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Using an inductor to improve an existing design

Here is the circuit in Figure 1 from a previous DI:

Figure 1 Simple local low-noise voltage converter that can be used when a simple negative supply of low voltage is required.

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It is simple, and its efficiency can be improved by a very quick change. If you fix both values of R1 and R1′ (making the input power fixed also), the output voltage will have an extremum on the graph Eo=Eo(R2). To facilitate the achievement of this extremum the circuit Figure 1 can be modified as shown in Figure 2; here you can change the value of both R2/R2’ with a single potentiometer (R2).

Figure 2 Added inductance to the output of Figure 1 to improve converter efficiency.

But the main alteration is in adding inductance L to the output. A rather low value of inductance (0.1…1.0 mH) is sufficient. (This low value may be counter-intuitive to the low frequency of the multivibrator, which is less than 1 KHz.)

The negative output voltage slowly increases with an increasing inductance: from -0.36 V @ L=0.1 mH to -0.4 V @ L=1 mH.

The main advantage is in this ~25% increase of the output current (voltage). While the circuit in Figure 1 has its maximum output voltage at -0.31 V, the circuit Figure 2 can provide more than -0.39V with the same load (910 Ω).

This increasing is due to… hmmm…we’ll see the explanation in comments…

The second improvement is in output noise: the same inductance L significantly decreases it—the output capacitor in Figure 2 has half the capacity, nevertheless the amplitude of the output noise here is halved.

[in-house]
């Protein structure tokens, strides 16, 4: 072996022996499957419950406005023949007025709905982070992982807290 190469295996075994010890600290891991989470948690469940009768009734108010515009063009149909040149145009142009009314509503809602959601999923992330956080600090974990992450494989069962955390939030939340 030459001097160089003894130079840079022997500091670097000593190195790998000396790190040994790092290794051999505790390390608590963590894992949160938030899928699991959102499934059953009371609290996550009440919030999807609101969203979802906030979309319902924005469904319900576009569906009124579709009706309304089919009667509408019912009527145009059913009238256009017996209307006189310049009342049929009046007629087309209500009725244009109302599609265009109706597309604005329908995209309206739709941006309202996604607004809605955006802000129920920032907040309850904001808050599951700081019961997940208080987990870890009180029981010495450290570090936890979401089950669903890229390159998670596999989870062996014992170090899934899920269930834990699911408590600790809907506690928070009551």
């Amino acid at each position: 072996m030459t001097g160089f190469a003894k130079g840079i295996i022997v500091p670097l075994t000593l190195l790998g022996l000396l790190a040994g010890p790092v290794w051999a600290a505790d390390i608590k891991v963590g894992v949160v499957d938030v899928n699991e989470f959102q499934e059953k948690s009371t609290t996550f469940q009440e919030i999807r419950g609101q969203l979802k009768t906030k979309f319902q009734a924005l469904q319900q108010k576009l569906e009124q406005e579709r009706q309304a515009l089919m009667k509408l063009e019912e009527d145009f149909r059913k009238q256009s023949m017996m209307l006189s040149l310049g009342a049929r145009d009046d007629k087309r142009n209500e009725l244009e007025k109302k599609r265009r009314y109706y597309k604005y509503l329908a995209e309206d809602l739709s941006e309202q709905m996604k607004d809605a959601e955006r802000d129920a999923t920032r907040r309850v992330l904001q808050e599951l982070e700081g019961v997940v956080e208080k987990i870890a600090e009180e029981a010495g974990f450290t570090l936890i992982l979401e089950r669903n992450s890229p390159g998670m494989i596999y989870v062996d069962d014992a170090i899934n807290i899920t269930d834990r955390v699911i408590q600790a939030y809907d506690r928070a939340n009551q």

The values of components are:  L=0.1…1.0 mH, R1=R1’=5.6 k, R2 =~22 k, C1=C1’=0.1 µF. The output capacitors should be of low impedance.

The circuit consumes less than 1.5 mA from +5 V and produces more than -0.39 V on 910 Ω load. The very first circuit (“Photocell makes true-zero output of the op-amp“) with the same output current consumes about 10 times more power, but its output noise is about 100 times less.

With all these circuits there may be one problem though: they produce a low voltage which is not critical for the host system, but if it somehow drops, the results will be distorted and this can be unnoticed.

To make sure any drop of this voltage will be detected, a circuit in Figure 3 can be used. It can be useful to monitor the coherence of the power in any system with dual power.

Figure 3 Circuit that ensures any drop is voltage is detected that may result in distorted results for converters in Figure 1 and Figure 2.

The green LED indicates “Power Good” and can be used as “Power On” indicator for the whole host system. The resistors R1, R2 should be stable 1% at least. The LED should go on when the output voltage grows to e= -20…-100 mV, depending on your buffer parameters.

For values R1, R2 let:

v1 = Vref + |e|,
v2 = 2.5 + |e|, then
R1 = R2 * ((v1 / v2) – 1)

For the given reference and e = 50 mV:

R1 = 0.63 * R2,

For example, R1=38.8 k, R2=62 k. These values may call for some trim because their total value cannot be too low—the output current should be used sparingly. And the input current of TL431 has far more influence when the current through the voltage divider is very low, so some trim is recommended in this case. Finally, any other reference with output voltage more than 2.5 V can be used, but the values of R1, R2 should be recalculated.

Peter Demchenko studied math at the University of Vilnius and has worked in software development.

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